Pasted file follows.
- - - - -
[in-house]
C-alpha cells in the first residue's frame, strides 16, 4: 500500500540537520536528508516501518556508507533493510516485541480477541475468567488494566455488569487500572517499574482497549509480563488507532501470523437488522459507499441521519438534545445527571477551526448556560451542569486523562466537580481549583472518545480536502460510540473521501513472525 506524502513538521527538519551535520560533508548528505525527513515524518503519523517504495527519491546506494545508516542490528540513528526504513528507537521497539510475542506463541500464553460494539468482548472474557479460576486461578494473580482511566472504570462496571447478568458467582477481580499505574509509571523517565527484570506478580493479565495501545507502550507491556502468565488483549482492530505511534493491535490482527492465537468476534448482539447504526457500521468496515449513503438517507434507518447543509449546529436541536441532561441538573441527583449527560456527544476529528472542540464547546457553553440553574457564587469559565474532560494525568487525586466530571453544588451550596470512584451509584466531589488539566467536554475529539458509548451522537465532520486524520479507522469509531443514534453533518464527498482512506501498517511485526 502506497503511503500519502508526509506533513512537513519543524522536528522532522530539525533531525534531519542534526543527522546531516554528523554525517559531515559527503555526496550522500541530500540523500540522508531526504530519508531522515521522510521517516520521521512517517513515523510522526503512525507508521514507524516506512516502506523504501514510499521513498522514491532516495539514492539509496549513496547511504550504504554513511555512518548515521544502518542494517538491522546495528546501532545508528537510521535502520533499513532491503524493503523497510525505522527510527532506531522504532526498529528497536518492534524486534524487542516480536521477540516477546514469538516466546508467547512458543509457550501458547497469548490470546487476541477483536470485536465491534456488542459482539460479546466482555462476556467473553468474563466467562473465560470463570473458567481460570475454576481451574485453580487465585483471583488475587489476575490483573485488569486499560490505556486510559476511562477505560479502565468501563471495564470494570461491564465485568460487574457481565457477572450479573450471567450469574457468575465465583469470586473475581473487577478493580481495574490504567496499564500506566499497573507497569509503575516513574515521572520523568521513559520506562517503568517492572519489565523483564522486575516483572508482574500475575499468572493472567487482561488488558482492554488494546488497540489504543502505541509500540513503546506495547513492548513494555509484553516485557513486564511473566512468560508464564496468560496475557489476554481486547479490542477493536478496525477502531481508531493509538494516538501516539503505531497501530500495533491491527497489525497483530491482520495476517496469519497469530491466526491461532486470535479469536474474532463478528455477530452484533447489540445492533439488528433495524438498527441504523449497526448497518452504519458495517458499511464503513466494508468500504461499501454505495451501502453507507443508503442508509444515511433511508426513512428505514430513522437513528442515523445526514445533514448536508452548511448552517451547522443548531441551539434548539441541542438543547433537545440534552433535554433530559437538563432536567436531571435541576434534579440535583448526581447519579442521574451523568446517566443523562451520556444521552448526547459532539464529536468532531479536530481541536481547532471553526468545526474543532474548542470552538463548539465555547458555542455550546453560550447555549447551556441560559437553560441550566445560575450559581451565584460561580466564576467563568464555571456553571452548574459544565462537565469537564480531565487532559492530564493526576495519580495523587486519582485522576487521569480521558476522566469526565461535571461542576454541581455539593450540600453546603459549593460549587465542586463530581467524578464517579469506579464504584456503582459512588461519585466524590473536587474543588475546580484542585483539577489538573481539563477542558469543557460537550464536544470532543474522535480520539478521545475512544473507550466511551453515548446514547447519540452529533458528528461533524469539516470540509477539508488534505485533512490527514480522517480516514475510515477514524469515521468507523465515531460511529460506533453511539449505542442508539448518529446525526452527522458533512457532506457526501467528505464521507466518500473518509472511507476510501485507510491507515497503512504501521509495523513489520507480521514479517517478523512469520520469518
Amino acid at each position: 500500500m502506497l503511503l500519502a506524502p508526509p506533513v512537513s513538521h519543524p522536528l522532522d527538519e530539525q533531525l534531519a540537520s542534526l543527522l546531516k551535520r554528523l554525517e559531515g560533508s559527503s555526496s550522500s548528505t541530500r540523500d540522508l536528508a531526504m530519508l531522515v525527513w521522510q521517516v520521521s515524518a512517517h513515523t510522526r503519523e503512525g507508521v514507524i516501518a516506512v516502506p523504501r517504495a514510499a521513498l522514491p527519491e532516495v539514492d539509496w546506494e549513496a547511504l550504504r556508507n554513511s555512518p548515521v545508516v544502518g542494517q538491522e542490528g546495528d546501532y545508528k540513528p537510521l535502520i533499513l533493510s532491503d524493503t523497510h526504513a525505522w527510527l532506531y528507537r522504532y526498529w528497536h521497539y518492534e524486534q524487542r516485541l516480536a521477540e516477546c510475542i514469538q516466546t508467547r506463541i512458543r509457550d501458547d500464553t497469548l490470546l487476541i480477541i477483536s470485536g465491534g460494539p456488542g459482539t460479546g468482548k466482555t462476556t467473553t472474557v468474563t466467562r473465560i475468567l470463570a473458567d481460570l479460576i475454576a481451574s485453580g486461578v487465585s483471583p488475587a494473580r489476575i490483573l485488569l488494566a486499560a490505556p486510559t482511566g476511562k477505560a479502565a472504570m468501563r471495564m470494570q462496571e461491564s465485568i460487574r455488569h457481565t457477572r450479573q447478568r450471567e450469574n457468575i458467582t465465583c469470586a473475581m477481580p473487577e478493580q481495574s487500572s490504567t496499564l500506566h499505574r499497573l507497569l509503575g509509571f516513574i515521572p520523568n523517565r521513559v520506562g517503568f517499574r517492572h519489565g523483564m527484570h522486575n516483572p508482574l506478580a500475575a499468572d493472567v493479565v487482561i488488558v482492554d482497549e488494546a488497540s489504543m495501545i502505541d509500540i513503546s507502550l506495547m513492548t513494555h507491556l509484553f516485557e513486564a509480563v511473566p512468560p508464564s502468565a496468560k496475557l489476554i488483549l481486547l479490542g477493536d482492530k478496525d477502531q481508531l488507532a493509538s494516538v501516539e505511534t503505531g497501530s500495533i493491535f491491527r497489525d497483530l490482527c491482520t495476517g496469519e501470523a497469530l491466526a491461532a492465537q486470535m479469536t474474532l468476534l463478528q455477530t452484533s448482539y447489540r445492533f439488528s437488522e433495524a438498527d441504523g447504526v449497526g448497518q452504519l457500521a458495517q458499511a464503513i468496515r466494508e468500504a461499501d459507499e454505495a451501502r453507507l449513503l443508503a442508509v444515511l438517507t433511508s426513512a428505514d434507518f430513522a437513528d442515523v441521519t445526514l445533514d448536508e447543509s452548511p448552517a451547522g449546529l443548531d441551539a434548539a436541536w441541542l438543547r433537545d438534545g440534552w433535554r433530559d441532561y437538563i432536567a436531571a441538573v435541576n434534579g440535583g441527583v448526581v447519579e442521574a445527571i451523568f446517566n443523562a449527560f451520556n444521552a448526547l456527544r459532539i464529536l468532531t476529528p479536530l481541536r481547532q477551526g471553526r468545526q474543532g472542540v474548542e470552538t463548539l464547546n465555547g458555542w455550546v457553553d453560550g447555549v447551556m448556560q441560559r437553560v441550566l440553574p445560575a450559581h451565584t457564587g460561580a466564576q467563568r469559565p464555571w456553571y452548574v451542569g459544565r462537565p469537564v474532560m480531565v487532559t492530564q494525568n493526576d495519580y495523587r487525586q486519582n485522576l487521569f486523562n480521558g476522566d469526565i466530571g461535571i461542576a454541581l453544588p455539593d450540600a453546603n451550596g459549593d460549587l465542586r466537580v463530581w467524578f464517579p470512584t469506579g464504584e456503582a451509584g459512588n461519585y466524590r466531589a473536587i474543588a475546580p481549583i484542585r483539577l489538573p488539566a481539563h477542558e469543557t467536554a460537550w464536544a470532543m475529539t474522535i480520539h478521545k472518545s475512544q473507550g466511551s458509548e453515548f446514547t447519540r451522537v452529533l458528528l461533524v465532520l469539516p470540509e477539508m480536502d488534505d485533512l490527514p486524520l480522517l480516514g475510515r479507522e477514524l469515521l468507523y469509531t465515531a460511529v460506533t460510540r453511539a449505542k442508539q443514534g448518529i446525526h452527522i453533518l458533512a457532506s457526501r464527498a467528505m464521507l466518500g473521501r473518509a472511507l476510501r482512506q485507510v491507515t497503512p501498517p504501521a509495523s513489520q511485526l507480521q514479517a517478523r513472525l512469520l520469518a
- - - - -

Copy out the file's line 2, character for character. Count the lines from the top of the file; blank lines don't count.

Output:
C-alpha cells in the first residue's frame, strides 16, 4: 500500500540537520536528508516501518556508507533493510516485541480477541475468567488494566455488569487500572517499574482497549509480563488507532501470523437488522459507499441521519438534545445527571477551526448556560451542569486523562466537580481549583472518545480536502460510540473521501513472525 506524502513538521527538519551535520560533508548528505525527513515524518503519523517504495527519491546506494545508516542490528540513528526504513528507537521497539510475542506463541500464553460494539468482548472474557479460576486461578494473580482511566472504570462496571447478568458467582477481580499505574509509571523517565527484570506478580493479565495501545507502550507491556502468565488483549482492530505511534493491535490482527492465537468476534448482539447504526457500521468496515449513503438517507434507518447543509449546529436541536441532561441538573441527583449527560456527544476529528472542540464547546457553553440553574457564587469559565474532560494525568487525586466530571453544588451550596470512584451509584466531589488539566467536554475529539458509548451522537465532520486524520479507522469509531443514534453533518464527498482512506501498517511485526 502506497503511503500519502508526509506533513512537513519543524522536528522532522530539525533531525534531519542534526543527522546531516554528523554525517559531515559527503555526496550522500541530500540523500540522508531526504530519508531522515521522510521517516520521521512517517513515523510522526503512525507508521514507524516506512516502506523504501514510499521513498522514491532516495539514492539509496549513496547511504550504504554513511555512518548515521544502518542494517538491522546495528546501532545508528537510521535502520533499513532491503524493503523497510525505522527510527532506531522504532526498529528497536518492534524486534524487542516480536521477540516477546514469538516466546508467547512458543509457550501458547497469548490470546487476541477483536470485536465491534456488542459482539460479546466482555462476556467473553468474563466467562473465560470463570473458567481460570475454576481451574485453580487465585483471583488475587489476575490483573485488569486499560490505556486510559476511562477505560479502565468501563471495564470494570461491564465485568460487574457481565457477572450479573450471567450469574457468575465465583469470586473475581473487577478493580481495574490504567496499564500506566499497573507497569509503575516513574515521572520523568521513559520506562517503568517492572519489565523483564522486575516483572508482574500475575499468572493472567487482561488488558482492554488494546488497540489504543502505541509500540513503546506495547513492548513494555509484553516485557513486564511473566512468560508464564496468560496475557489476554481486547479490542477493536478496525477502531481508531493509538494516538501516539503505531497501530500495533491491527497489525497483530491482520495476517496469519497469530491466526491461532486470535479469536474474532463478528455477530452484533447489540445492533439488528433495524438498527441504523449497526448497518452504519458495517458499511464503513466494508468500504461499501454505495451501502453507507443508503442508509444515511433511508426513512428505514430513522437513528442515523445526514445533514448536508452548511448552517451547522443548531441551539434548539441541542438543547433537545440534552433535554433530559437538563432536567436531571435541576434534579440535583448526581447519579442521574451523568446517566443523562451520556444521552448526547459532539464529536468532531479536530481541536481547532471553526468545526474543532474548542470552538463548539465555547458555542455550546453560550447555549447551556441560559437553560441550566445560575450559581451565584460561580466564576467563568464555571456553571452548574459544565462537565469537564480531565487532559492530564493526576495519580495523587486519582485522576487521569480521558476522566469526565461535571461542576454541581455539593450540600453546603459549593460549587465542586463530581467524578464517579469506579464504584456503582459512588461519585466524590473536587474543588475546580484542585483539577489538573481539563477542558469543557460537550464536544470532543474522535480520539478521545475512544473507550466511551453515548446514547447519540452529533458528528461533524469539516470540509477539508488534505485533512490527514480522517480516514475510515477514524469515521468507523465515531460511529460506533453511539449505542442508539448518529446525526452527522458533512457532506457526501467528505464521507466518500473518509472511507476510501485507510491507515497503512504501521509495523513489520507480521514479517517478523512469520520469518